superhero as modern cinema. The American movie audience proved ready and
willing to believe that a man in blue tights could evoke fear in hardened
Now comes "Spider-Man," the latest effort in Hollywood's seemingly
endless quest to strain our credulity. I caught the film against my
better judgment, having been put off over the years by those godawful
"Batman" films and the debacle that was "X-Men." So I cannot express
enough what a surprising joy it was to have been able to recapture that
sense of breathless exhilaration that I first experienced watching
"Superman" 24 years ago.
Director Sam Raimi has a talent for thrilling the nerves and shocking
the senses, and with "Spider-Man," he is at the zenith of his craft.
The story moves along at a clipped pace, taking us through the
mundane, painfully nerdish life of young Peter Parker to his fateful
encounter with a genetically enhanced spider. From that moment onward,
it's all high adventure, with the suddenly super-powerful teen swinging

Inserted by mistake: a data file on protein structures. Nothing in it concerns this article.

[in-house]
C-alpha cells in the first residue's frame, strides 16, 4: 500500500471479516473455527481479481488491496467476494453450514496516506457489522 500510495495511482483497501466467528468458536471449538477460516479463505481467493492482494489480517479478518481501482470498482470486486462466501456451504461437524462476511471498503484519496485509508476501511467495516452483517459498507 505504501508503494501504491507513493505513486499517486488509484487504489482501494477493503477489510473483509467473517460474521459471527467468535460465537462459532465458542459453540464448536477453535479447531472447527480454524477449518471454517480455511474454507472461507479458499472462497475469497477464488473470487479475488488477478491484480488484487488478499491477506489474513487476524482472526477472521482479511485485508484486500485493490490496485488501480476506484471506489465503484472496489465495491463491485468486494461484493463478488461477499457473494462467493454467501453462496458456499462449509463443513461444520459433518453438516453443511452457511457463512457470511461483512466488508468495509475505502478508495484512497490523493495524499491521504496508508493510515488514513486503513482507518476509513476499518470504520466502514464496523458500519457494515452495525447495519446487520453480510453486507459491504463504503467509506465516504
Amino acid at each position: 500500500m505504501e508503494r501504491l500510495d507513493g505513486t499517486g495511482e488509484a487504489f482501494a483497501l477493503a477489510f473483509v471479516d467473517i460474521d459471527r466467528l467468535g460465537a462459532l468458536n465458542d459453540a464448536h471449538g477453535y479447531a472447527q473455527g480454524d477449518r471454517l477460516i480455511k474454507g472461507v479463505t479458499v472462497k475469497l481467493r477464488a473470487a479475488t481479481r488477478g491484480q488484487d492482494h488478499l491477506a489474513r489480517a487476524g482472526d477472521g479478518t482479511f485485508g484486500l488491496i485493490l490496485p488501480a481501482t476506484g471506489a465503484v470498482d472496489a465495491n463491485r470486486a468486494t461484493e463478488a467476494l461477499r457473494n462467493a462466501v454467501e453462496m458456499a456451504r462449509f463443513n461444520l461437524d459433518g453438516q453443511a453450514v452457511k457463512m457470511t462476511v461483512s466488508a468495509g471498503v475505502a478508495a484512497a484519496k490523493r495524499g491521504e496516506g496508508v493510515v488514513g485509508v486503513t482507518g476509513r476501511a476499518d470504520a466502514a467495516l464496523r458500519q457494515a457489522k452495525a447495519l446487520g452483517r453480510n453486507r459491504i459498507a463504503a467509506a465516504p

from the skyscrapers of New York City toward his fearful duelings with
the diabolical Green Goblin.
You don't need to be a longtime fan of the "Spider-Man" comics to
appreciate what a masterwork of casting this film is, but it helps. Tobey
Maguire is the ultimate everyman, a nice but uninspired and uninspiring
soul upon whom greatness is thrust. And nobody does cackling, bug-eyed
insanity like Willem Dafoe, whose Norman Osborn/Green Goblin
transformation is movie villiany at its best.
"Spider-Man" is the perfect film for couples who can never decide on
what to see. It's got heart-stopping action, heart-rending drama and
heart-pounding romance. In short, it's a film with heart.
"Spider-Man" is rated PG-13.